Just like any other (and by “other”, I mean “inferior”) destination, Peru is a country which one should not tread upon whilst carrying with them the improper attitude. The pure traveler is one who takes their destination for more than its trinkets, tan-lines and tandem bicycles. Don’t let the vacation get in the way of the trip. And don’t let the trip get in the way of the experience. For, as we all know, there is NO SUCH THING as a bad experience.
I’ve spent 6 of the last 7 days on buses. I was horribly ill for 2. I danced (badly) for 5. I ate guinea pigs, cow hearts, sheep innards and something called a “Sex Burger” which, contradictory to its rather lurid title, I found to be both monotonous and generally disappointing. I saw the Milky Way and experienced music and family and kinship in ways which I never knew existed. And, through it all, I backpacked. And this was not my first time doing so. In the process of tramping up and down mountains and coasts, I’ve come to several realizations.
1. Peruvians have an interesting way of establishing a national unity. The first way that they do this which comes to mind is with food. People in Peru are spread out between large stretches of land, between stark climates, mountains, plains and valleys. But, wherever you go, you are likely to see signs that say something along the lines of “Comidas Tipicas” (“typical meals”). Don’t expect to find any poached baby quail eggs or watermelon gazpacho as you triumph the rocky cliffs of Ancash. My belief is that this concept of Peruvian comfort foods has been developed as a means of Peruvians demonstrating their warm and hospitable nature to each other across the great chasm that is their country. Anyway, they do what they do really well… like “Seinfeld”. Why change?
2. The other side of this unity is the individuality which is simultaneously exhibited around the nation. Drive all about the many sectors of Lima. Or venture out to the mountains and flatland’s and look out your bus window to the side of the road. You are guaranteed to never find two adjacent matching properties as far as you go. Slight variations in design and color are so consistent that it is impossible to deny the persistence of proud individuality in each and every certified tax-payer in this glorious nation.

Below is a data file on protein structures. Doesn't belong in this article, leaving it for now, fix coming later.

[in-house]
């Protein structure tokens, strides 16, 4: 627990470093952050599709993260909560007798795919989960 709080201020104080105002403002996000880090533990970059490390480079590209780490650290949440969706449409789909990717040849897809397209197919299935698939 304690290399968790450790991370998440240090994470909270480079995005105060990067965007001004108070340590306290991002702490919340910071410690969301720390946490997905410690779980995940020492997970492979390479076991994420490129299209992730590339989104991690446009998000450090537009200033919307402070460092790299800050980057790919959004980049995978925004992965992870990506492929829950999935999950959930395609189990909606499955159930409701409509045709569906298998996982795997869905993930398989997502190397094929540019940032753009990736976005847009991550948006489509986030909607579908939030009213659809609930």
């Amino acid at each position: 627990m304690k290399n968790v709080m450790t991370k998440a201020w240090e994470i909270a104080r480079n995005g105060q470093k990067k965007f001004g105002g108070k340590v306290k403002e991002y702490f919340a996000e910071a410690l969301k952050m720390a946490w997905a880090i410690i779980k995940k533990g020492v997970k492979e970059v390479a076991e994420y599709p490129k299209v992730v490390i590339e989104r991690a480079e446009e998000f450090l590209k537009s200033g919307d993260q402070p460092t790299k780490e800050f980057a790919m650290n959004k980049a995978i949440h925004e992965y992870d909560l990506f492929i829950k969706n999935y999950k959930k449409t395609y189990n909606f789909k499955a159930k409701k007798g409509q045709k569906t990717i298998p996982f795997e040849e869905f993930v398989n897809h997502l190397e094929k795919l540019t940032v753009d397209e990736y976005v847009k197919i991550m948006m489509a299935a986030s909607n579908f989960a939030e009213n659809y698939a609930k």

3. The completion of the triumvirate platform of Peruvian identity, I believe, resides in hospitality. Now, it’s easy enough to tag hospitality as a combination of free hugs and hot meals but, in this place, it really goes far beyond that. With all of the pompousness, self-righteousness and generally wasteful and careless behavior that “Gringos” have a reputation of exhibiting in places that they don’t understand, it seems like it would be easy for Peruvians to turn an omnipotent cold shoulder to the hecatomb of camera-flashing tourists who pass through this fine earthly abode.
But the reality is that Peruvians consistently attempt to communicate and level with any and all guests in their country (even Chileans). I am consistently asked by people on the street how I like Peru and where I’ve visited here and what I’ve done. Even with the widespread, extremely limited English that teams up with my very juvenile Spanish, we both attempt to speak each others mother tongue as much as possible to establish a common ground. I love this idea. It’s almost like cohesion.